More than likely this technique was not thoughtfully contrived for any professional, but rather achieved bit by bit through small successes and failures in communicating with overwhelmed supervisors. In my experience, following these self-imposed rules meant that my emails received a quick response, while other managers were not as fortunate. The higher-stake here, of course, is that without answers other managers could not move their departments efficiently toward the next task… and we all know what happens to managers of inefficient departments.
We are the Borg. Resistance as you know it is over. We will add your biological and technological distinctiveness to our own.
– The Borg
At work my employee computer ID is QA4268. If someone logs into our CMS and wants to search for something that I have created, they can’t use my name, they have to know that QA4268 is me–or that I’m QA4268. Hmmm . . . now that I think about it, that is a teeny bit disturbing, which brings me to the article, Beyond Ethical Frames of Technical Relations, by Steven Katz and Vicki Rhodes. In it they state, “Have you ever noticed how some systems or procedures at work–say, a time tracking system, registration process, or evaluation procedure–are more adapted to themselves, more focused on their own efficiency and operation, than on the human being who is the ostensible object or user?” (p. 235)
They even follow this quote up with a specific mention to most CMSs and how they are often guilty of this–the one where I work is no exception. The software has all the technical capability that we require and is capable of fully delivering on everything we ask of it, but in many ways it ignores the requirements and limitations of the people that need to use it. For example, almost all the information about how information is related to each other is presented in lists or tabular reports. While this does provide all the detail, people are visual beings that work best when they can visualize relationships. The CMS asks us to bend people to the machine rather than bending the machine to the people.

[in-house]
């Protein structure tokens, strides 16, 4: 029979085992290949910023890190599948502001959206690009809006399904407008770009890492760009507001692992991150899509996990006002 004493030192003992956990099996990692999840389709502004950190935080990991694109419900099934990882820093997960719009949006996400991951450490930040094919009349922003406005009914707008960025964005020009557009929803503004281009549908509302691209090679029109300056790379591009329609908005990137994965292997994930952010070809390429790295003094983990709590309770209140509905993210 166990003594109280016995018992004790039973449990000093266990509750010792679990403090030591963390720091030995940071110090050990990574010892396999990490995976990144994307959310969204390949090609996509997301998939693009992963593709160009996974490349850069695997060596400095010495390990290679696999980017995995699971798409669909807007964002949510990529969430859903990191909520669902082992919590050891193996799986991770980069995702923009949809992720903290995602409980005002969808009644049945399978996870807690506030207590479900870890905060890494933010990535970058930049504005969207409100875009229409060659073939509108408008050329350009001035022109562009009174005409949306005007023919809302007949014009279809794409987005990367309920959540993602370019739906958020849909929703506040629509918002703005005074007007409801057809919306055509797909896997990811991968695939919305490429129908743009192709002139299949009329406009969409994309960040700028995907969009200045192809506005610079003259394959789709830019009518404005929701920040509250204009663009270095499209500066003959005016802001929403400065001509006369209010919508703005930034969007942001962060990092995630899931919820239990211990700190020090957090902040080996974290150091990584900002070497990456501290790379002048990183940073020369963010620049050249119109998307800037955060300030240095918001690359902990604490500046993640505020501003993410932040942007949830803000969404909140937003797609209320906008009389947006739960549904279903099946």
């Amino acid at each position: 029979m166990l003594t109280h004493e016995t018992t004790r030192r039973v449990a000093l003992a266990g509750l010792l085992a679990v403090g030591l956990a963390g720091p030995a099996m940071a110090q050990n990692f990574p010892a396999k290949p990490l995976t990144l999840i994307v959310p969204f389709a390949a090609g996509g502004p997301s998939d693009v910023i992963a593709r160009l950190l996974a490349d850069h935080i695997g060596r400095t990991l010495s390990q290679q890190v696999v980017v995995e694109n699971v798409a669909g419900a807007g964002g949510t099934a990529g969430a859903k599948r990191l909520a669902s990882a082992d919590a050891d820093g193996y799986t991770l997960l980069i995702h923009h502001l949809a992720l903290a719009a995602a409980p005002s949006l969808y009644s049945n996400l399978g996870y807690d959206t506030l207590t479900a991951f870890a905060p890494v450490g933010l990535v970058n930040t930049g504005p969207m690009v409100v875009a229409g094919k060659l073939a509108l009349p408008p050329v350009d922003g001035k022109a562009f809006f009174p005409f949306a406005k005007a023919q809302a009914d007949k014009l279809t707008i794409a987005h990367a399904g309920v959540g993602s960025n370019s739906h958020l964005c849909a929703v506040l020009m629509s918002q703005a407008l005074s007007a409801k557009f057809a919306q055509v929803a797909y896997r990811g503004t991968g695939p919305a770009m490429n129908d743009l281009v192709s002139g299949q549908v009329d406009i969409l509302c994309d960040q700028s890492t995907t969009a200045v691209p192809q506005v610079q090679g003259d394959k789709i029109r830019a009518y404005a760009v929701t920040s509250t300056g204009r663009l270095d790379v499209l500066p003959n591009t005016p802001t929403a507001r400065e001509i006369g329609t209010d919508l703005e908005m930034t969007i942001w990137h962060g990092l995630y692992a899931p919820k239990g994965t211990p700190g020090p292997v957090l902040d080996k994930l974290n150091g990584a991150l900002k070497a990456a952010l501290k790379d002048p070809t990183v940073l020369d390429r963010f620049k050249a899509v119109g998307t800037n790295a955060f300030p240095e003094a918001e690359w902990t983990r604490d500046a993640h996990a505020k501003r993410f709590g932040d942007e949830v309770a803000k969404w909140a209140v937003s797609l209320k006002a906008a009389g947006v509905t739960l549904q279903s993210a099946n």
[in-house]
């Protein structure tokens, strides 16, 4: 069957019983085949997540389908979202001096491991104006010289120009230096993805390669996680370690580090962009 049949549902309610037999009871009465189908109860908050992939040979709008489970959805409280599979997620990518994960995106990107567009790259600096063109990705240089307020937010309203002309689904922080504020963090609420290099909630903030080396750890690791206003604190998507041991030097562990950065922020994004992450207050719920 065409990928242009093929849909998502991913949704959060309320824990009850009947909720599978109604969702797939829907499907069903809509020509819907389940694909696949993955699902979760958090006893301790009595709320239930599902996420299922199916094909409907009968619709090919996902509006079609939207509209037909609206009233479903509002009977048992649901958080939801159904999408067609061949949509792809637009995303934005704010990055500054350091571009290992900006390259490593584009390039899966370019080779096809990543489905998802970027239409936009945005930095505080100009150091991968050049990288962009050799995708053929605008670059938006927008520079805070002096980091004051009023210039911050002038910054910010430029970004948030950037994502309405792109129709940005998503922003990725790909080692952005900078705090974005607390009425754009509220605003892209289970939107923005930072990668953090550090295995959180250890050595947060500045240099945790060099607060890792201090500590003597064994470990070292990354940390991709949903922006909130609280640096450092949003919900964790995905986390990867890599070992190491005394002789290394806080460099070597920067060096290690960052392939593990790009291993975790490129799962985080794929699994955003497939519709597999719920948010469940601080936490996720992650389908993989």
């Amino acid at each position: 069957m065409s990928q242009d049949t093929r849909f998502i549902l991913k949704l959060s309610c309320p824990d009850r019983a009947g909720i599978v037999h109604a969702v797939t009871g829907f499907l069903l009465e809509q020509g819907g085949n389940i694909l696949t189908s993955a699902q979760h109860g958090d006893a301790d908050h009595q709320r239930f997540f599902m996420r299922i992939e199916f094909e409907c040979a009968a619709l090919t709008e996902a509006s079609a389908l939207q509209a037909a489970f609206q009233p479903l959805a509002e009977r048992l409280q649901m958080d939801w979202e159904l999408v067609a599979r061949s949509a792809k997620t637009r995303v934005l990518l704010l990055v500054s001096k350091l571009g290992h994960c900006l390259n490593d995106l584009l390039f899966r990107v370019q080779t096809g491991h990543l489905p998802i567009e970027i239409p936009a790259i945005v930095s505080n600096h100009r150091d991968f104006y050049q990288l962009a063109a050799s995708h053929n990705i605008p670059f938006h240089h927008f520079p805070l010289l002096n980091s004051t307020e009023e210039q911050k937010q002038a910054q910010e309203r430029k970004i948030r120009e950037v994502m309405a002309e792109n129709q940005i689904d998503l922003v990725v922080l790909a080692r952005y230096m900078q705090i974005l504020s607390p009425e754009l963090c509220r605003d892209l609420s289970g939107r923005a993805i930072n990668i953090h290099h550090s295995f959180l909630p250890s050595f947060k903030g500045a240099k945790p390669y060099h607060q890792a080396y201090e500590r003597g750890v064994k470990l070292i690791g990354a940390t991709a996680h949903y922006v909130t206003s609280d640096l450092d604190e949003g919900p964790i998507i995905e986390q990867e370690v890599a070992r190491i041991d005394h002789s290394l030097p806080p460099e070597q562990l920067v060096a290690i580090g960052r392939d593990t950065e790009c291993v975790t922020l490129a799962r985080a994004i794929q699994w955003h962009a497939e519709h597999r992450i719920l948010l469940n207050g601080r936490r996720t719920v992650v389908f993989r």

The problem, as Katz and Rhodes, describe it is that you can’t separate people and technology when defining processes, procedures and tools. More and more we are merging with our technology (both literally and figuratively) to become some sort of hybrid. Katz and Rhodes point to examples like automatic spell-checkers and Bluetooth headsets as examples (p. 240). The point, as I see it, is that we need to view the relationship between people and technology more holistically. When we say that we want to implement a CMS, we can’t just select a tool and then throw people at it. Instead of a CMS we should be implementing a CME (Content Management Ecosystem). To get the most out of these technical relations, we need to make sure that the technology complements our people and that our human skills fully exploit the capabilities of our technology.